Rock Creek facility in HillsboroThe National Association of Clean Water Agencies (NACWA) presented three of Clean Water Services' (CWS) four facilities with Platinum Peak Performance Awards at a ceremony in Providence, Rhode Island in July. Platinum Awards are given only to wastewater treatment facilities that have perfect permit performance records for five or more consecutive calendar years.
NACWA's Peak Performance Awards program recognizes NACWA-member agency facilities for excellence in wastewater treatment as measured by their compliance with their National Pollutant Discharge Elimination System (NPDES) permits. More than 3,000 facilities are represented by members of NACWA and eligible for this award. There are more than 16,000 publicly owned wastewater treatment plants operating in the United States.
The Forest Grove, Hillsboro, and Rock Creek treatment facilities earned Platinum Peak Performance Awards and the Durham facility earned a Silver Award. To achieve perfect compliance requires meeting thousands of discharge requirements throughout the year. CWS' four treatment facilities combined clean more than 60 million gallons of used water from Washington County homes and businesses day to among the highest standards in the nation before releasing it to the Tualatin River.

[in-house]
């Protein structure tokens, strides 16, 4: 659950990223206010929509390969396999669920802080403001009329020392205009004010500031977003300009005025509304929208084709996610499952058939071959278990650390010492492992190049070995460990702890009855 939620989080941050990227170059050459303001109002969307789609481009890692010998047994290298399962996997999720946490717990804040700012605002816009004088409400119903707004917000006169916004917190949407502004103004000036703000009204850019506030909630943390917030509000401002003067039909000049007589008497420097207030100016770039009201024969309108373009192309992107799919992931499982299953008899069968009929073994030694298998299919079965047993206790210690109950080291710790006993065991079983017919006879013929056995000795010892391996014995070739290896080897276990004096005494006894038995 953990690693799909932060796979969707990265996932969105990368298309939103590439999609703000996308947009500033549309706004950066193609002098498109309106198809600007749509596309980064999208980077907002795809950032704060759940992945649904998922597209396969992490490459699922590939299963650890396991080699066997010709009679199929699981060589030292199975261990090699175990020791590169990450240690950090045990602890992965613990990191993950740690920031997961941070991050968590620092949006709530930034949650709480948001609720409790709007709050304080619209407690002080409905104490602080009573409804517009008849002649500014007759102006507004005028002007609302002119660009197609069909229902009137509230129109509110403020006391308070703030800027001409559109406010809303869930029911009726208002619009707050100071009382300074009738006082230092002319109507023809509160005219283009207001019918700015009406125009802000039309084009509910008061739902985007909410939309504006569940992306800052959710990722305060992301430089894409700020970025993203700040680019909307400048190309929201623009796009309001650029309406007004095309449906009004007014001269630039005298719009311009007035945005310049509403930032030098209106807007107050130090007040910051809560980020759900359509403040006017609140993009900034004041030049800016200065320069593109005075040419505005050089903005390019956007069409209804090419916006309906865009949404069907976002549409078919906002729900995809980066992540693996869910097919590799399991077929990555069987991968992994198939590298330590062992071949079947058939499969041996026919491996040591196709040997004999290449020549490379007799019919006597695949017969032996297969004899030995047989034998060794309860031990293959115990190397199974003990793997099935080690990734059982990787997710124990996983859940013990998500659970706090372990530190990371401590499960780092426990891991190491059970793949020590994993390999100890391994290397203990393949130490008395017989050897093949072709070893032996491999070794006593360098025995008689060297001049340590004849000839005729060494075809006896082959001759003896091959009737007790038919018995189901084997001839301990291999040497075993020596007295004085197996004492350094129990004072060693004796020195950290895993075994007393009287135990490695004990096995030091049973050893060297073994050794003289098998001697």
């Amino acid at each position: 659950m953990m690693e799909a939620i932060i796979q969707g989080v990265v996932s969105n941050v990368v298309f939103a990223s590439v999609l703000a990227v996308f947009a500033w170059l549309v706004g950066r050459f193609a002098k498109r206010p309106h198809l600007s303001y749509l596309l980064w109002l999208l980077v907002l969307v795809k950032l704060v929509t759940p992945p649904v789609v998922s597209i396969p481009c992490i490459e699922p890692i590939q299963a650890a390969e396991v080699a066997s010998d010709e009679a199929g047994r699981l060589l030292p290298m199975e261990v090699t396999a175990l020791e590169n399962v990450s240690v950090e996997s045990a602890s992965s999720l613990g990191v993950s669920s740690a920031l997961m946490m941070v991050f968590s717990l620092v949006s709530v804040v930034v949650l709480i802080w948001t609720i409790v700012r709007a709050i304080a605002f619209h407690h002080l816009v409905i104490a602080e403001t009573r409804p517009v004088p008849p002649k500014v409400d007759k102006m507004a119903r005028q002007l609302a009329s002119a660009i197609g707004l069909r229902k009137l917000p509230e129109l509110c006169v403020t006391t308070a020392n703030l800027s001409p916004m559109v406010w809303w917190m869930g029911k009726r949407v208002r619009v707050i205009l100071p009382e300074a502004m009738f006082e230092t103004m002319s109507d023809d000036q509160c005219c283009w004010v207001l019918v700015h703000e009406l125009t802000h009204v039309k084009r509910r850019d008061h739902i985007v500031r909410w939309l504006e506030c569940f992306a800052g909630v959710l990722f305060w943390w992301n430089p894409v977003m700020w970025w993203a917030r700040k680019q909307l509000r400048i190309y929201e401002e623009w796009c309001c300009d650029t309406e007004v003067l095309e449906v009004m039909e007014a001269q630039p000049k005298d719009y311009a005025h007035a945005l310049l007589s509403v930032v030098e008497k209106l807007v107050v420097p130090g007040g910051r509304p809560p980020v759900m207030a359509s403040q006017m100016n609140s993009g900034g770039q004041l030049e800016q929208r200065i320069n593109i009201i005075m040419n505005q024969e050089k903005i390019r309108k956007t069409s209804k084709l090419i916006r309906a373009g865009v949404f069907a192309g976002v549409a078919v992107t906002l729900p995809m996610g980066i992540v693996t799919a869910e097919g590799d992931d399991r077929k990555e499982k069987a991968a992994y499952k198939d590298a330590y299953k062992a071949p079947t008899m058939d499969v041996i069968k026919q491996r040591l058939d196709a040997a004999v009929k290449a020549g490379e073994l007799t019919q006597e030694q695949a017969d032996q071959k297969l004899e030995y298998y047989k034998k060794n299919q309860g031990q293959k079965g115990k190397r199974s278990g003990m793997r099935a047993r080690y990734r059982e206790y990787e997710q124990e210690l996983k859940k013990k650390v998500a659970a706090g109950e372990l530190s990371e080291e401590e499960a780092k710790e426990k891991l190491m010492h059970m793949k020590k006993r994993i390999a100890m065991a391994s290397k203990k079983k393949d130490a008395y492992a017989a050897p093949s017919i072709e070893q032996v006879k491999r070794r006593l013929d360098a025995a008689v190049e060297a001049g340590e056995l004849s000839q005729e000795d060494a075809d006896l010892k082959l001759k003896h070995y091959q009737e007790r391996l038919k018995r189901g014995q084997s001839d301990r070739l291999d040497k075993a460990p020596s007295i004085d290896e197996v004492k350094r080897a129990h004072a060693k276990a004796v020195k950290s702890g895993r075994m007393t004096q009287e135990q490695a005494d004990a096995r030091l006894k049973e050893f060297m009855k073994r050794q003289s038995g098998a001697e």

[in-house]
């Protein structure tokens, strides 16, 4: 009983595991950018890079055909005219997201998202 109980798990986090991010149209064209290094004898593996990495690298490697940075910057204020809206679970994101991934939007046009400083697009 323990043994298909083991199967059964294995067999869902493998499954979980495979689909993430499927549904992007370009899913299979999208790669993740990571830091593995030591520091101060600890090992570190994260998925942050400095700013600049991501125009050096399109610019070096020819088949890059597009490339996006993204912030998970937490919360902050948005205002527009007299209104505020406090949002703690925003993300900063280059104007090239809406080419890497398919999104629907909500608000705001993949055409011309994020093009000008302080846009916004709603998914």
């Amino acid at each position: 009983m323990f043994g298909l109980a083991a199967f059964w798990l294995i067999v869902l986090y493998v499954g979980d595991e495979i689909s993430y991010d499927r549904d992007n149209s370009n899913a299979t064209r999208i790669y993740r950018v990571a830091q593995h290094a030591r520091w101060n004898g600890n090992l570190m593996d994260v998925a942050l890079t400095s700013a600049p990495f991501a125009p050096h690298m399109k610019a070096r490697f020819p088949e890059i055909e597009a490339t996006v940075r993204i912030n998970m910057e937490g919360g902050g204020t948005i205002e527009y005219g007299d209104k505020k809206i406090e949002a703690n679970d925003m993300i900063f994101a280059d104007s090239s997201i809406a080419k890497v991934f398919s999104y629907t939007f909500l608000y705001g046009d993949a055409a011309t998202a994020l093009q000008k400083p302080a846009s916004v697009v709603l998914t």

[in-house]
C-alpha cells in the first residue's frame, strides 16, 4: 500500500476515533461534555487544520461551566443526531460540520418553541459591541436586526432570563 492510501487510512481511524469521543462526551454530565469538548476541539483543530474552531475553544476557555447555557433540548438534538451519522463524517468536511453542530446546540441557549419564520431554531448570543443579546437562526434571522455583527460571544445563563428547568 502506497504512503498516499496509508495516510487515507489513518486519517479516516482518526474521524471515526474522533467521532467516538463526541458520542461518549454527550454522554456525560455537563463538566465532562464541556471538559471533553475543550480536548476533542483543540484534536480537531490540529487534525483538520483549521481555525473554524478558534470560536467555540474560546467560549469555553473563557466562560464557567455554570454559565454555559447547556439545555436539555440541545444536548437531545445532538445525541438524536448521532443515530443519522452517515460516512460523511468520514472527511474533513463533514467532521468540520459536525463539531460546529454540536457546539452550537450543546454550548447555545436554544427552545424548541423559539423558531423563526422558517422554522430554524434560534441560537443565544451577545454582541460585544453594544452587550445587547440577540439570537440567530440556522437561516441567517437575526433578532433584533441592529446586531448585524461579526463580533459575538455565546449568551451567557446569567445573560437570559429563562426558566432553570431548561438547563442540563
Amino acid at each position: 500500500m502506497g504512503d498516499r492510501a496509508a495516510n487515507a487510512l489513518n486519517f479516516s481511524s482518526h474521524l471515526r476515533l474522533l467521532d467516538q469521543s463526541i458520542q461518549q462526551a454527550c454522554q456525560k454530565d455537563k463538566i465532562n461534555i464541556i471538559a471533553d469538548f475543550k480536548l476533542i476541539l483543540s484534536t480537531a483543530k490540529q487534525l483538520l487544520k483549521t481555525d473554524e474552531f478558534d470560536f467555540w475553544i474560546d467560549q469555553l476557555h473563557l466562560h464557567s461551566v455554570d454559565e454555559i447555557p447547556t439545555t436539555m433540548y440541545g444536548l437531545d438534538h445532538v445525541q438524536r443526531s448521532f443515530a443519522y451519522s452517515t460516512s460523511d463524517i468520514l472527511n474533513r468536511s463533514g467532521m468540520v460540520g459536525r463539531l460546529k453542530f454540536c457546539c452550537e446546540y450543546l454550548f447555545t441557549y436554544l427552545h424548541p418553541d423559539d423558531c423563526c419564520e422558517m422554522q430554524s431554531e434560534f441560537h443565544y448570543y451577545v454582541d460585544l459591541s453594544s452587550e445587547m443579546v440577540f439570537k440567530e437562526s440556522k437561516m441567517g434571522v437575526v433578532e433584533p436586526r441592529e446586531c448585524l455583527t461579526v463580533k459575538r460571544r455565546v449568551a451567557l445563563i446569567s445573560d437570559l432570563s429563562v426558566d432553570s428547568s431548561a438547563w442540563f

Each of CWS' treatment facilities must meet nearly 1,000 strict permit conditions annually, including monthly, weekly and daily limits established to protect the Tualatin River. Studies show the investment in clean water is paying off—the Tualatin River is healthier today than it's been in more than 30 years. "We of course enjoy getting these awards, but our real reward is knowing that the good work we do every day protects the public's health and helps keep the Tualatin River healthy," said Nate Cullen, CWS' Wastewater Treatment Department Director.
Everything we do at Clean Water Services aims to protect public health, while enhancing the natural environment of the Tualatin River Watershed. Combining science and nature, we work in partnership with others to safeguard the river's health and vitality, ensure the economic success of our region, and protect public health for more than 560,000 residents and businesses in urban Washington County.
Government & Public Affairs Manager
Clean Water Services